That Fabulous Face
If you’d met Harley, you’d remember that face, showing a dozen different expressions in as many minutes. A face that could make you laugh or break your heart. A face that could make a large, aggressive dog back up and whimper, or calm and draw close a terrified stray, or agitate another dog thirty feet away at the dog cafe. In the blink of an eye, he could go from imperious, to absolutely cow-eyed, usually toward a cute female border collie or German shepherd.
With females, there were times Harley was outright rude, skipping the preliminaries and attempting liberties within seconds of meeting, despite being neutered. But there were times he was positively courtly, starting with a smitten look, changing to flirty as she approached, followed by a gentle nuzzle, maybe a little dancing. There are humans who could have taken lessons from Harley.
Perhaps Harley’s face was so expressive because he had such an active mind. His face could betray him arguing with himself—or the angel on one shoulder and the devil on the other. The angel didn’t always win, either, like the time Harley stole the New Year’s ham. In later years, the angel won more often. Even then, he’d sometimes slip up; as I corrected him, he’d get an embarrassed “oh, gee, I knew better” look.
Harley liked praise, but he had to feel he’d accomplished something special, too. As a pup he quickly learned to sit on command. I praised him abundantly. About the twentieth time, his face made it clear that I was overdoing it. You don’t praise a twelve year old for tying his shoes.
There’s an alley near our house, where dogs on either side would slam into the fence and bark when anyone passed. As Harley neared adulthood, it was hard for him to stay calm and not respond. The first time we made it through the alley with Harley walking quietly at my side the whole time, he gave me a look of triumph and did a little dance. I praised him lavishly. The next time, we also celebrated his success. By about the fifth or sixth time, his face let me know my effusive praise was a bit much for what had become routine for him. Harley liked praise, but not cheap praise.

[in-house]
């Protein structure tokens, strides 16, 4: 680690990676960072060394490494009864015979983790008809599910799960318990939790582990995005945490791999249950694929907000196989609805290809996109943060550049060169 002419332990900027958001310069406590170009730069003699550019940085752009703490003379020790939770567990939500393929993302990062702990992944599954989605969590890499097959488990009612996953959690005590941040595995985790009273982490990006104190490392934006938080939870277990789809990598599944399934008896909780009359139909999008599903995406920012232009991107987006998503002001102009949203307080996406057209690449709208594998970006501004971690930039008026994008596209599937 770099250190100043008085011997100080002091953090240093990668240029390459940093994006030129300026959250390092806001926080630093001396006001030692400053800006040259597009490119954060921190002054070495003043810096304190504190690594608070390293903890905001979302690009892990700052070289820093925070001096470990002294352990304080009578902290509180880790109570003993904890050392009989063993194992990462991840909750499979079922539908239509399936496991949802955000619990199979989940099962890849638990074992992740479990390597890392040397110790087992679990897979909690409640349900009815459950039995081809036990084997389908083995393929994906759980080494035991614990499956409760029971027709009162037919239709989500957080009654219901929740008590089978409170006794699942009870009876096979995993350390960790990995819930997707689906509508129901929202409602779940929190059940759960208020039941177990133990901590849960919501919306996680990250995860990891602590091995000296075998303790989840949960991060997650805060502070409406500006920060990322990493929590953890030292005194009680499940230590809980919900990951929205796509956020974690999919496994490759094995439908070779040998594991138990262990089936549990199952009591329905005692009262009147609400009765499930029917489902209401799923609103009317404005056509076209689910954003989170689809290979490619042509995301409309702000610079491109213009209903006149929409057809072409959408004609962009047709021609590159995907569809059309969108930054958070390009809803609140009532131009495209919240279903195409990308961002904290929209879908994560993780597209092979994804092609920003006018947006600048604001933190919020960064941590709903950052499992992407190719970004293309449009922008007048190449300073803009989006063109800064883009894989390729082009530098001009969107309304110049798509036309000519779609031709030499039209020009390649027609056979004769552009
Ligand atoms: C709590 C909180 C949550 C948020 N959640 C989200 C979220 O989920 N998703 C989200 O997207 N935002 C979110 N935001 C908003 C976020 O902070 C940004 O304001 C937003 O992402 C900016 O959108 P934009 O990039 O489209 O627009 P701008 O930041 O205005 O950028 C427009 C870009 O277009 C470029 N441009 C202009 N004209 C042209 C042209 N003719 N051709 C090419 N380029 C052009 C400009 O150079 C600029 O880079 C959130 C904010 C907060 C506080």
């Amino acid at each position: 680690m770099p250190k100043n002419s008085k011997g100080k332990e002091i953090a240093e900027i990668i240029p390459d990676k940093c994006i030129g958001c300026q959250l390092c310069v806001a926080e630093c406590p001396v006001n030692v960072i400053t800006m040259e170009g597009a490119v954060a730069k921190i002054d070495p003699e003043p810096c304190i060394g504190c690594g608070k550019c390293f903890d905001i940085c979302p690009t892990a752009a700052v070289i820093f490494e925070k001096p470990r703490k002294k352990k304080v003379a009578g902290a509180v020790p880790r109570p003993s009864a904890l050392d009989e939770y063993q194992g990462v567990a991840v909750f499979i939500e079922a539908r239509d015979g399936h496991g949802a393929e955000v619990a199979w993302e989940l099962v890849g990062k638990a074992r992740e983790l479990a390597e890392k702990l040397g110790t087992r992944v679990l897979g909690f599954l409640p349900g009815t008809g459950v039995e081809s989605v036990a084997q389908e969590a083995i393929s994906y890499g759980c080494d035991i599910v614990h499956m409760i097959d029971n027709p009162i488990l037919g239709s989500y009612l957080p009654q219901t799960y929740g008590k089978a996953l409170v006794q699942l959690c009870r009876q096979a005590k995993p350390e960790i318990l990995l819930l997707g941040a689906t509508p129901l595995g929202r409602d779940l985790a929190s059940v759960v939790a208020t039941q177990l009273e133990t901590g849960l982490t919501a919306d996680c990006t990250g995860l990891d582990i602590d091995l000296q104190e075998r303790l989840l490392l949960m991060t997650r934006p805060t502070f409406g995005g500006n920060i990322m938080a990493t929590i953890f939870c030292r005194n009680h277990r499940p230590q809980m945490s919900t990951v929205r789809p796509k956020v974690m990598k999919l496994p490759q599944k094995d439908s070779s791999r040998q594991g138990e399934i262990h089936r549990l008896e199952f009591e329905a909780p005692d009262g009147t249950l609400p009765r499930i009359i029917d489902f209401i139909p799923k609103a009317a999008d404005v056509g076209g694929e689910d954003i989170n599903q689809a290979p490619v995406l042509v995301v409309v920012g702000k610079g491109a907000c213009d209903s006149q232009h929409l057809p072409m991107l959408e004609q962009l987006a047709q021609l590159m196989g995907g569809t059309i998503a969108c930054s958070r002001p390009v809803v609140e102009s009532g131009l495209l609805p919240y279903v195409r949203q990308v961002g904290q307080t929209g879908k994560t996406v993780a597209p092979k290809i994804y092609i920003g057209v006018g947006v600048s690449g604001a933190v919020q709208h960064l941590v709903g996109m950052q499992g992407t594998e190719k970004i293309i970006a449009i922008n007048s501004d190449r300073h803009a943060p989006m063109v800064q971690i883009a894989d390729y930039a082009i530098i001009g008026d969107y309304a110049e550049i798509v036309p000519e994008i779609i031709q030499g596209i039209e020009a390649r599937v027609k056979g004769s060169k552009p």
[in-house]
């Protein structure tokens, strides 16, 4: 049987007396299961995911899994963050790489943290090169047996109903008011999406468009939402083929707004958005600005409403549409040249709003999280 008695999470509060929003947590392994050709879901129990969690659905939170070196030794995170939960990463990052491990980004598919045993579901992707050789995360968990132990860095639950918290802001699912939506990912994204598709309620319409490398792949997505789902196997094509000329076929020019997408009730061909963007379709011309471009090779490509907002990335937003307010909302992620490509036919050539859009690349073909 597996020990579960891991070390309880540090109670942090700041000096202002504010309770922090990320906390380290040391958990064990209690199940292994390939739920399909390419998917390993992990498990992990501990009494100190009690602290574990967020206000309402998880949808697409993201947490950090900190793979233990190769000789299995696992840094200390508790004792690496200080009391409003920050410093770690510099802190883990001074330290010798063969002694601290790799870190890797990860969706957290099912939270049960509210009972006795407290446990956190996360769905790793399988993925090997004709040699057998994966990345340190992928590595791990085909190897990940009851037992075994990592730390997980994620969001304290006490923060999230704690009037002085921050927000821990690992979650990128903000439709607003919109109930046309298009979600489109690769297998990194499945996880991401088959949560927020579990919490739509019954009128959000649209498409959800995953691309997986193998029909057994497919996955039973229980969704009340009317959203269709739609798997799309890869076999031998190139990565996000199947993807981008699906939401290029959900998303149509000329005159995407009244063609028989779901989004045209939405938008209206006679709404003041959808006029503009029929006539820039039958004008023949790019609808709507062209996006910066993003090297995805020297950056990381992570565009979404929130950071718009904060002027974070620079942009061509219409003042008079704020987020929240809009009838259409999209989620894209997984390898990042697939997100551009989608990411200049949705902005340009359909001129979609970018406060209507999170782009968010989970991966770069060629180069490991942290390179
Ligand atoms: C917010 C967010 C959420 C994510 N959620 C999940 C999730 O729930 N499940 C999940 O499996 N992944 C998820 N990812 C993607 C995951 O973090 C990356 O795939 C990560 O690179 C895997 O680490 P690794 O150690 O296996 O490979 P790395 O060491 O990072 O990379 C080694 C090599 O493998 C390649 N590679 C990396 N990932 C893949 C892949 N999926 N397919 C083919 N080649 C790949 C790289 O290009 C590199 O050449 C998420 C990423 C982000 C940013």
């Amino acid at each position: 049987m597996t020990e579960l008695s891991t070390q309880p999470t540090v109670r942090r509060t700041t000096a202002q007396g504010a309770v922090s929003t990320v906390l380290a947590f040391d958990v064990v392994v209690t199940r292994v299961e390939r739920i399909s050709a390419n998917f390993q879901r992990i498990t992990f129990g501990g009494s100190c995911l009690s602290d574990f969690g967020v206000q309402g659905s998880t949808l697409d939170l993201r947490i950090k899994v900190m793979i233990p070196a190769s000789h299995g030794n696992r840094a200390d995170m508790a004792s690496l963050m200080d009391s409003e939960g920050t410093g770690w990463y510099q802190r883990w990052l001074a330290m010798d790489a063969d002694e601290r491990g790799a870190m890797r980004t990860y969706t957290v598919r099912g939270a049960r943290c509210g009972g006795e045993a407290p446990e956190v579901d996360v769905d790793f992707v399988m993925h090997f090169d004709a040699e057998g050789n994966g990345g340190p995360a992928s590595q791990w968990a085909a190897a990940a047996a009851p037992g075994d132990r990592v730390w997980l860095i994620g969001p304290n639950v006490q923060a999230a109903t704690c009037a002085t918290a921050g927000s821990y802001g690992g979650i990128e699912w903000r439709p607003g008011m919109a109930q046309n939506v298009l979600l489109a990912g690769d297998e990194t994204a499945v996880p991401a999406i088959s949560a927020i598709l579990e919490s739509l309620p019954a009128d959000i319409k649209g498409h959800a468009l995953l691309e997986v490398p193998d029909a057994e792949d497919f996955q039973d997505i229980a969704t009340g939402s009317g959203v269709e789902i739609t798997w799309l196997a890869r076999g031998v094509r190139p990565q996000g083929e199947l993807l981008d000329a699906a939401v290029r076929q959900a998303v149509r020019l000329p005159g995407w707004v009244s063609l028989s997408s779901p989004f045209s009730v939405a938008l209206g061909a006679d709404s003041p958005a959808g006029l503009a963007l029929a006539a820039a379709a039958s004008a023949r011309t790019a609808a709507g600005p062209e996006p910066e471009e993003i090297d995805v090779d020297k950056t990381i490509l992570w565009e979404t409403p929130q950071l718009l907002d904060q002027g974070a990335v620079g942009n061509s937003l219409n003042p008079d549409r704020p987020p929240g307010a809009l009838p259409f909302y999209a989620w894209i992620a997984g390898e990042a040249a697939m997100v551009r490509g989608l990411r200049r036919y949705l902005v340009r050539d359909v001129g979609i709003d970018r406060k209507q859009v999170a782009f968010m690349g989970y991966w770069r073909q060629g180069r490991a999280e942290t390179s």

When Harley couldn’t get what he wanted by demanding, flirting, or begging, he tried other strategies. The paw, the down. He noisily feigned choking to get my attention. He tried barter. If a happy, hopeful approach or sad, longing looks didn’t get Harley some of my salad or chips, he tried making a trade, bringing successively more favored toys. Sometimes it worked.
Harley loved a good joke. One day we were visiting my Mom, and the dog in the adjacent yard was barking and jumping on the fence. I kept reminding Harley not to respond—or stir things up himself. I tried distracting him, pointing at a tree, exclaiming “Squirrel!” Harley bounded to the tree, but quickly returned, giving me a doubtful look. A half hour later, the same thing, Amber barking next door, me pointing and calling “Squirrel!” Harley went to the tree but less avidly, with a “we’ll just see about that” attitude. He came back and gave me a look that showed he thought he’d been had. Stupidly, I tried the same thing an hour later, whereupon Harley acted very excited, jumping around and looking at the roof behind me. As I stepped away from the house, looking up at the roof, Harley jumped up and poked me in the ribs. He then sat gleefully, “Gotcha!!!”
Can We Keep Her, Mom?